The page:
Autism spectrum disorder (ASD), condition present in early childhood characterized by difficulty communicating and forming relationships. Although ASD can be diagnosed at any age, autistic-type behaviors usually manifest in the first three years of life. ASC can be classified as mild, moderate, or severe based on presenting signs and symptoms. 

The diagnosis of ASD is on the rise, which has been attributed to changes in its definition and expansion of the diagnostic criteria. Approximately 1 in 59 children have been identified with ASD. This condition is more common in boys than in girls (4 : 1). All previous subtypes of ASD, autism, Asperger syndrome, pervasive developmental disorder–not otherwise specified, childhood disintegrative disorder, and Rett syndrome are now diagnosed as ASD.

The cause of ASD is unclear, but it is generally accepted it is due to abnormal brain chemistry and a combination of genetic and environmental factors. An important genetic link has been found because ASD tends to run in families.

Affected people fail to establish normal peer relationships and prefer to play alone. Children with ASD often prefer to play alone. They may avoid eye contact and have an aversion to touching and cuddling. People with ASD often exhibit: (1) delayed or absent verbal communication, and (2) an inability to initiate or sustain conversation; words or phrases may be repeated verbatim but without the understanding of how to use them. The person may engage in repetitive motions (e.g., spinning, rocking), have a narrow interest range, and possess a superior memory of certain facts (e.g., U.S. presidents). Another characteristic is the preference for routines, and people with ASD may display anxiety and distress when their preferred behavioral patterns are interrupted.

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An individualized treatment program seems to be the best approach to help the person learn social skills and adaptive responses. These modalities include applied behavior analysis, speech-language therapy, and occupational and physical therapy. Sensory integration therapy also may be used. Antipsychotics and antidepressants may be used to manage symptoms.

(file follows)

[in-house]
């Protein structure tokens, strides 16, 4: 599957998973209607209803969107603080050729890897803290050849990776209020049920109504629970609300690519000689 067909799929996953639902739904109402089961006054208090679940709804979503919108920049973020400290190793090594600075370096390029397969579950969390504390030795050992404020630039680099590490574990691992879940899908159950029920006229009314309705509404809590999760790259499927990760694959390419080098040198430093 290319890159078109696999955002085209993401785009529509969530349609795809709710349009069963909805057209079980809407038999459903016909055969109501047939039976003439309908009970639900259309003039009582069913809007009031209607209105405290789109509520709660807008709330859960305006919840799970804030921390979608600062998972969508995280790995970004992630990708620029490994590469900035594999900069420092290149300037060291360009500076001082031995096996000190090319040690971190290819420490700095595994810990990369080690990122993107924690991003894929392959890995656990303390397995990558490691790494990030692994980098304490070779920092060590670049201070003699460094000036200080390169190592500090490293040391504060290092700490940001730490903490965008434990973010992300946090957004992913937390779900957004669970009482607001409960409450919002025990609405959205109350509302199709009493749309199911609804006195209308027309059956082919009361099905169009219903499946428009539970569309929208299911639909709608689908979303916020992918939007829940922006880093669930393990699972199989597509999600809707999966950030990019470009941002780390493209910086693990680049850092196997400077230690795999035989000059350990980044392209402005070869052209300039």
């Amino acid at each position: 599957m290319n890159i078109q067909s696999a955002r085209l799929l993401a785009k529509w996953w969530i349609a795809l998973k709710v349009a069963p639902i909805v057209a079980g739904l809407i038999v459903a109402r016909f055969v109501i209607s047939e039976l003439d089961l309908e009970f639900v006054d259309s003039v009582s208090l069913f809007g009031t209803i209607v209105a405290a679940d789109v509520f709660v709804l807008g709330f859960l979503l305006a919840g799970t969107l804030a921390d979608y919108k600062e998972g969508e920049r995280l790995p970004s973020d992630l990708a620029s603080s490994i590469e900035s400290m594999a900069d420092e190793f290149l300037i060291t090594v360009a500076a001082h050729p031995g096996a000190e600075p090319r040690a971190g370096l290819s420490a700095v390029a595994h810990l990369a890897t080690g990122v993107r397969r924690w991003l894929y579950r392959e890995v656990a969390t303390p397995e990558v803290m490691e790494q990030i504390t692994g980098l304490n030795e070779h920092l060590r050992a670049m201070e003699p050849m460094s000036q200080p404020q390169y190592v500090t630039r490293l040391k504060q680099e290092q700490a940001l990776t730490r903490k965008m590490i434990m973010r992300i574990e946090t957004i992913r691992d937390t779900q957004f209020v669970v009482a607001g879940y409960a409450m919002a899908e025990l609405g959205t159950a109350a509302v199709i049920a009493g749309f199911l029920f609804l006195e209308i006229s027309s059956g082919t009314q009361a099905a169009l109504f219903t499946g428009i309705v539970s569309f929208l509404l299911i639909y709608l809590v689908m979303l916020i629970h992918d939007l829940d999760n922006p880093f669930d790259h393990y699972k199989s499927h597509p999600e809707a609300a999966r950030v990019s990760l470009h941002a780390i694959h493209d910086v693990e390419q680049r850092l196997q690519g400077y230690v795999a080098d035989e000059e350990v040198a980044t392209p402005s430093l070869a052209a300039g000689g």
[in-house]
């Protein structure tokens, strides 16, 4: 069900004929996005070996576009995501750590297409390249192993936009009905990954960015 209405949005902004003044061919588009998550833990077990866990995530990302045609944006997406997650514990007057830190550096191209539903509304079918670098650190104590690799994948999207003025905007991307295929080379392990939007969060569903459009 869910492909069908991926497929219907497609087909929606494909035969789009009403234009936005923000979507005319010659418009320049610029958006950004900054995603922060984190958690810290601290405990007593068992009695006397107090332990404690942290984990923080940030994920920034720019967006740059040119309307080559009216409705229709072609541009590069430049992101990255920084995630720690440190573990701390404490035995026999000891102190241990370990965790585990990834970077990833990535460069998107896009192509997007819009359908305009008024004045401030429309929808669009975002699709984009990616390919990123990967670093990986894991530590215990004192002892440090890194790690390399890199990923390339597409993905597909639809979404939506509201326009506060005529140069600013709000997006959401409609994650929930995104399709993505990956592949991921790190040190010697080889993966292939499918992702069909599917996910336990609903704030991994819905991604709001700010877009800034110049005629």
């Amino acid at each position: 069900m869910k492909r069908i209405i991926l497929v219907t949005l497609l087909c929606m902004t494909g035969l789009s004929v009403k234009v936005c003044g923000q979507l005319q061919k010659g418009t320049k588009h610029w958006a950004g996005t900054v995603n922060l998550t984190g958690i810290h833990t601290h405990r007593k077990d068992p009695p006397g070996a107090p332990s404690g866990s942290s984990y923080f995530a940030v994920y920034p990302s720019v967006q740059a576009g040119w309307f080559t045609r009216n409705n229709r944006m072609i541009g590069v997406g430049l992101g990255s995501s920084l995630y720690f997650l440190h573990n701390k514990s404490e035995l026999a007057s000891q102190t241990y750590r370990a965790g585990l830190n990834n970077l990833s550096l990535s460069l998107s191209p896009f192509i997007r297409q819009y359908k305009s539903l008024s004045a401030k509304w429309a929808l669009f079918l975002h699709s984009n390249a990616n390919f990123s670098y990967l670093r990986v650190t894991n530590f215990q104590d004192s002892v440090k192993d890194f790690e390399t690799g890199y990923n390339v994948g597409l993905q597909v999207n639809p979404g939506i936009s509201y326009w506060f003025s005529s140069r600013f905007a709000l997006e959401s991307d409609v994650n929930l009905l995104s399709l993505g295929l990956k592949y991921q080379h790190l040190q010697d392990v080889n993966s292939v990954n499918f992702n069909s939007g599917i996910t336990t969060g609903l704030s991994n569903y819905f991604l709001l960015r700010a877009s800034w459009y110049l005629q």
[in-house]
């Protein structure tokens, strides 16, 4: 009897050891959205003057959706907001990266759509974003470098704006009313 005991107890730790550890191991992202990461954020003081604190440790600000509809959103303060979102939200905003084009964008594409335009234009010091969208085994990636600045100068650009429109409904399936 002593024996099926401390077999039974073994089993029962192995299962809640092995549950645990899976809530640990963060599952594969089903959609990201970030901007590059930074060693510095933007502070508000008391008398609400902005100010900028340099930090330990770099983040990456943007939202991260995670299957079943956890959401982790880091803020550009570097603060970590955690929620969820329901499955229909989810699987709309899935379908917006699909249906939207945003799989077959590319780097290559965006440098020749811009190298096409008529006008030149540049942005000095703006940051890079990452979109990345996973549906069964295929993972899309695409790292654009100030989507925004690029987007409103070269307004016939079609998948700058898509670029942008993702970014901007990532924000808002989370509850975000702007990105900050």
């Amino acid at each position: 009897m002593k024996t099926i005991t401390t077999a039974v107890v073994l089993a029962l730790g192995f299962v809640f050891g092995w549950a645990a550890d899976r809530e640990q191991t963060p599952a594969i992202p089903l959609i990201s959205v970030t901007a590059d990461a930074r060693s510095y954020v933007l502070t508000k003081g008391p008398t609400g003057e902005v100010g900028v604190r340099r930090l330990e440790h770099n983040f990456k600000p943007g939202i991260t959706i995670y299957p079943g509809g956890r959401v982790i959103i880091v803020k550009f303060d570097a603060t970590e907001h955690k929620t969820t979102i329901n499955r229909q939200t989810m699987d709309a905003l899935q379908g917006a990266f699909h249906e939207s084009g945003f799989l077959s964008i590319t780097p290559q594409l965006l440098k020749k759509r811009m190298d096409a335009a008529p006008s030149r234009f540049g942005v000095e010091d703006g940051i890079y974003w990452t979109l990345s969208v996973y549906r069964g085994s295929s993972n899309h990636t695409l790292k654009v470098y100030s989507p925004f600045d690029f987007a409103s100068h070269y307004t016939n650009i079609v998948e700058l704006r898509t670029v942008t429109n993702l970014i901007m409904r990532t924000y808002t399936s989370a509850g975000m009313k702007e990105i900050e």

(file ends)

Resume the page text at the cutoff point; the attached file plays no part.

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Massage and ASD – If this is the client’s first massage, ask about intolerances to touch and hypersensitivities to sounds, smells, and textures, making modifications to treatment when needed. Shorter sessions may be more appropriate during the first few sessions to learn how the client with ASD handles massage. Additionally, some clients with ASD prefer a side-lying position, especially if this is the way the client calms down or falls asleep. Consider incorporating qigong massage (rubbing, patting, shaking, PROM) into the session to improve treatment outcomes.

If this is not the client’s first massage, ask about previous massage experience (as you would with any client), duplicating elements the client enjoyed and avoiding problematic ones. Because of the preference for routine and sameness, whatever routine is established, use the same routine during subsequent sessions. The preference for sameness extends to placement of furniture and fixtures in the massage office. It is also helpful to talk the client through the treatment to avoid stress related to unpredictability experienced from social touch (Kuehn, 2016).

Individuals diagnosed with ASD may have preference for deep pressure, which may reduce touch aversion, nervousness, and anxiety (Grandin, 1992). Furthermore, children diagnosed with ASD favored weighted blankets over non-weighted blankets (Gringras et al, 2014), which suggest use of weighted or heavy blankets may be appropriate for these clients. If the client displays any signs of distress while using a heavy or weighted blanket, remove it immediately. Additionally, if the client displays any signs of distress during the massage for any reason, discontinue the massage and reschedule for another day.

Consider teaching parents or caregivers how to massage the affected child, making massage more accessible to the child and giving parents/caregivers another way to care for and nurture the child. Limit techniques taught to gliding and kneading and convey the same precautions licensed practitioners follow, such as avoiding skin lesions.